Effects of Xror2 on activin-induced elongation of animal caps can be cancelled by Cdc42T17N, a dominant-negative Cdc42 mutant. mRNA injection and animal cap assay were performed as described in Fig. 7. All animal caps were treated with activin A. (A) Xror2 inhibits elongation of animal caps by activin. (B) Co-expression of Cdc42T17N with Xror2 partially rescues the extent of explant elongation. (C) Xwnt11 inhibits elongation of animal caps. (D) Co-expression of Cdc42T17N with Xwnt11 partially rescues explant elongation. (E) Globin-expressing animal caps (negative control) treated with activin show elongation. Amounts of mRNA (ng/embryo):Xwnt11, 0.5; Cdc42T17N, 0.6; Xror2, 0.2; globin, 1. (F) Summary of activin-induced elongation assay. The extent of animal cap elongation induced by activin (A-E) was classified by blind scoring as follows. -, no elongation; +, weak elongation; ++ moderate elongation; +++, strong elongation.

Physical interactions of Xror2 and Xwnt11

The existence of the Frizzled-like domain in Xror2, and the synergism between Xror2 and Xwnt11 implied possible physical interactions between them. Using co-immunoprecipitation experiments with epitope-tagged proteins, we found that Xwnt11-Myc, Xwnt5a-Myc and Xwnt8-Myc all were co-immunoprecipitated with FLAG-tagged Xror2-KR (Xror2KR-FLAG), similar to the FLAG-tagged ectodomain of Xfz7 (Exfz7-FLAG) (Fig. 9) (Djiane et al., 2000). This data suggests that the ectodomain, most likely the Frizzled-like domain, of Xror2 can interact with several Xwnt proteins, further emphasizing the possibility that Xror2 acts together with Xwnt11 for the PCP pathway of Wnt signaling in the regulation of convergent extension.

Fig. 9.

Xror2 can associate with Xwnt11, Xwnt5a and Xwnt8. Proteins were extracted from embryos injected with mRNA as indicated, immunoprecipitated (IP) with anti-FLAG antibody, and subjected to western blotting (WB) using anti-Myc antibody (top). The equivalent amounts of proteins generated from injected mRNAs were confirmed by western blotting of lysates using anti-Myc (middle) or anti-FLAG (bottom) antibody. White arrowheads, Wnt proteins. Amounts of mRNA (ng/embryo): globin, 1 (with Xror2KR-FLAG) or 2; Xror2KR-FLAG, 2; Exfz7-FLAG, 0.5; Xwnt11-Myc, 0.5 (with Exfz7-FLAG) or 1; Xwnt5a-Myc, 1; Xwnt8-Myc, 1.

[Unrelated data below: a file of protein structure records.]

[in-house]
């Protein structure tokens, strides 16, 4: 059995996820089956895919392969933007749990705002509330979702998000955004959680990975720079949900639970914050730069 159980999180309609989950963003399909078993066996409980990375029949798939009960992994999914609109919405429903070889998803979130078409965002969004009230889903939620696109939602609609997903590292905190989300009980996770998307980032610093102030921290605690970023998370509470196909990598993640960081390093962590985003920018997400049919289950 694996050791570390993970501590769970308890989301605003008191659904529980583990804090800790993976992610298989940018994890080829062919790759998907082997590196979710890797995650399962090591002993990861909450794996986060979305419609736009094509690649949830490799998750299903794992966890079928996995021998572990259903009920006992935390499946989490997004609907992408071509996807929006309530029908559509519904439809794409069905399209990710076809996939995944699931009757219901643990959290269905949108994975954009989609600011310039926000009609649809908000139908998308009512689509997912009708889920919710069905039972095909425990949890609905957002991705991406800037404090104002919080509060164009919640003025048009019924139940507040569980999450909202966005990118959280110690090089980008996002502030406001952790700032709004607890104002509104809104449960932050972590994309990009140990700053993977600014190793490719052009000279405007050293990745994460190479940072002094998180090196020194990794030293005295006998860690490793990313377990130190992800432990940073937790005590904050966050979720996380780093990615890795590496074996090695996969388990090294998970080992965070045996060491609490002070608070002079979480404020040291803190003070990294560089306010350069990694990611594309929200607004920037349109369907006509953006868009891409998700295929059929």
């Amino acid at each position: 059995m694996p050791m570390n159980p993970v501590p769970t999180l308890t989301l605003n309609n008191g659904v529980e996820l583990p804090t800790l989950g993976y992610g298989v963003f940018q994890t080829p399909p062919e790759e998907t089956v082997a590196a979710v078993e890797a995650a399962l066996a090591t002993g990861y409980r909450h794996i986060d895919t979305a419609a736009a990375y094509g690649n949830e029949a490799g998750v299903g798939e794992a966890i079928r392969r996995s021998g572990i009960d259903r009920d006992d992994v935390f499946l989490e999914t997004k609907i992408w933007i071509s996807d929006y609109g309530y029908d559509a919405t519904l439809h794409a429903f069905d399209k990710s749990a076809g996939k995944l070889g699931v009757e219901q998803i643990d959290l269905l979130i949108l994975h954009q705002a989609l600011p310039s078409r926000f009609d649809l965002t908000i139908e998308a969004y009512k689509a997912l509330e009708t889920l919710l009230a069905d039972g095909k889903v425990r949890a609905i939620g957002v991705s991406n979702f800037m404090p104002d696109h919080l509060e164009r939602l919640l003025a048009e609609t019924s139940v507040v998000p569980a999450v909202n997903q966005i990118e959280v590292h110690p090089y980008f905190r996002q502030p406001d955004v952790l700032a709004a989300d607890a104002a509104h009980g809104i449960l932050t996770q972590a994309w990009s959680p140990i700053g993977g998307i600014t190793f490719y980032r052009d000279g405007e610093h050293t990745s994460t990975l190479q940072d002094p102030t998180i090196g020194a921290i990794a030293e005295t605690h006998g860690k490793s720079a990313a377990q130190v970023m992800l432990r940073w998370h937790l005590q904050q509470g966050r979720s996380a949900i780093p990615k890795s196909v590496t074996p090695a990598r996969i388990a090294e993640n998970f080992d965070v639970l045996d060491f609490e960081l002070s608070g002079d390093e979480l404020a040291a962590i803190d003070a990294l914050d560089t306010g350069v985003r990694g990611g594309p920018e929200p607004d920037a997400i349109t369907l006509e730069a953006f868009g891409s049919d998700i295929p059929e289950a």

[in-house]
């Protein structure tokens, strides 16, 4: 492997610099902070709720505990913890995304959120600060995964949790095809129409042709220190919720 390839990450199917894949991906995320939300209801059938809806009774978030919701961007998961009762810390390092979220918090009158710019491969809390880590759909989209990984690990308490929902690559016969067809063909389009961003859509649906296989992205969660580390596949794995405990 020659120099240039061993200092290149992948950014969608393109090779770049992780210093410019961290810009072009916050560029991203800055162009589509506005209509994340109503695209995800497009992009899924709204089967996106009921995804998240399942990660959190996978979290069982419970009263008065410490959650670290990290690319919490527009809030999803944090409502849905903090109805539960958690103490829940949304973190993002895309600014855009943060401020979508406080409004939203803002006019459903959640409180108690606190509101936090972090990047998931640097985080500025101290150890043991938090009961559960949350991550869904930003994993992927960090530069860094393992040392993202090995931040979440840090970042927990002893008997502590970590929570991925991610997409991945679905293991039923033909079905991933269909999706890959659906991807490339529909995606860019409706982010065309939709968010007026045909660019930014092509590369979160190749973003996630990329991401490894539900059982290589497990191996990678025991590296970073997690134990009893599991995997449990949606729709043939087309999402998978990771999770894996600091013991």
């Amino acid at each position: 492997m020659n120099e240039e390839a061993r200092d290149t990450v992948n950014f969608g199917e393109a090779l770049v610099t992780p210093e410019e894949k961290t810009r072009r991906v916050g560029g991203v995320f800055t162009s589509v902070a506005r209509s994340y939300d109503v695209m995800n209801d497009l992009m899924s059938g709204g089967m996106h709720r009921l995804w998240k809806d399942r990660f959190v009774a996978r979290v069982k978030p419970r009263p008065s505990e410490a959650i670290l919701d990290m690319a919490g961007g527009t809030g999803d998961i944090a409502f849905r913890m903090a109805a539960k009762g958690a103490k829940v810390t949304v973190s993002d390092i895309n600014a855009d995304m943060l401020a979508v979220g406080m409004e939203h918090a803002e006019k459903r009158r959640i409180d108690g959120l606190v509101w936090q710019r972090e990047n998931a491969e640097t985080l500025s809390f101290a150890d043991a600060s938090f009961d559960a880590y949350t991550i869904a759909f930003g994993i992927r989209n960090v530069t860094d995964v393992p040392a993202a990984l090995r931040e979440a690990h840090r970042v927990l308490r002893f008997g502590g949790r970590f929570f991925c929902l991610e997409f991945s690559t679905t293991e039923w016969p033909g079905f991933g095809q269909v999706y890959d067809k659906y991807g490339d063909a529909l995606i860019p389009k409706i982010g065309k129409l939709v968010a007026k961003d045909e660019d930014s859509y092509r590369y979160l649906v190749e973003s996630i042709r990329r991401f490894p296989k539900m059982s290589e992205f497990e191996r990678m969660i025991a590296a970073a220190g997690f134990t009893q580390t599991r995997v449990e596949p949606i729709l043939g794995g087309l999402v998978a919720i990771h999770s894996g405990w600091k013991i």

Gene regulation of Xror2 by Xlim-1 and developmental expression patterns

During the screening of a subtracted cDNA library for candidate target genes of Xlim-1, we noticed that a large percentage of the genes that are upregulated by Xlim-1/3m in animal caps are co-expressed with Xlim-1 in the Spemann organizer region and/or later in the notochord. Those genes included cerberus, Xotx5, Xzic3, XPA26 and Xror2, as well as the previously identified known genes, gsc, chordin and Xotx2 (Agulnick et al., 1996; Mochizuki et al., 2000; Taira et al., 1994). This result validates our approach towards identifying candidate target genes of Xlim-1. However, Xror2 may not be a direct target gene of Xlim-1, as Xror2 expression induced by Xlim-1 in animal caps requires protein synthesis (Fig. 2C). These data suggest that activation of Xror2 expression by Xlim-1 is mediated by its downstream genes such as chordin (Fig. 2B). Another possibility that still remains, is that Xlim-1 directly activates the Xror2 gene together with a labile factor whose level is lowered by CHX treatment.

From the gastrula to the neurula stages, Xror2 is expressed in the involuting mesoderm and neural plate posterior to the midbrain-hindbrain boundary (Fig. 3), where convergent extension occurs (Keller et al., 1992). Furthermore, Xror2 is probably expressed in migrating neural crest cells in the pharyngeal arches at tailbud stages (Fig. 3K). These Xror2 expression patterns imply a role of Xror2 in morphogenetic cell movements and cell migration. Functional analyses support this possibility as discussed below.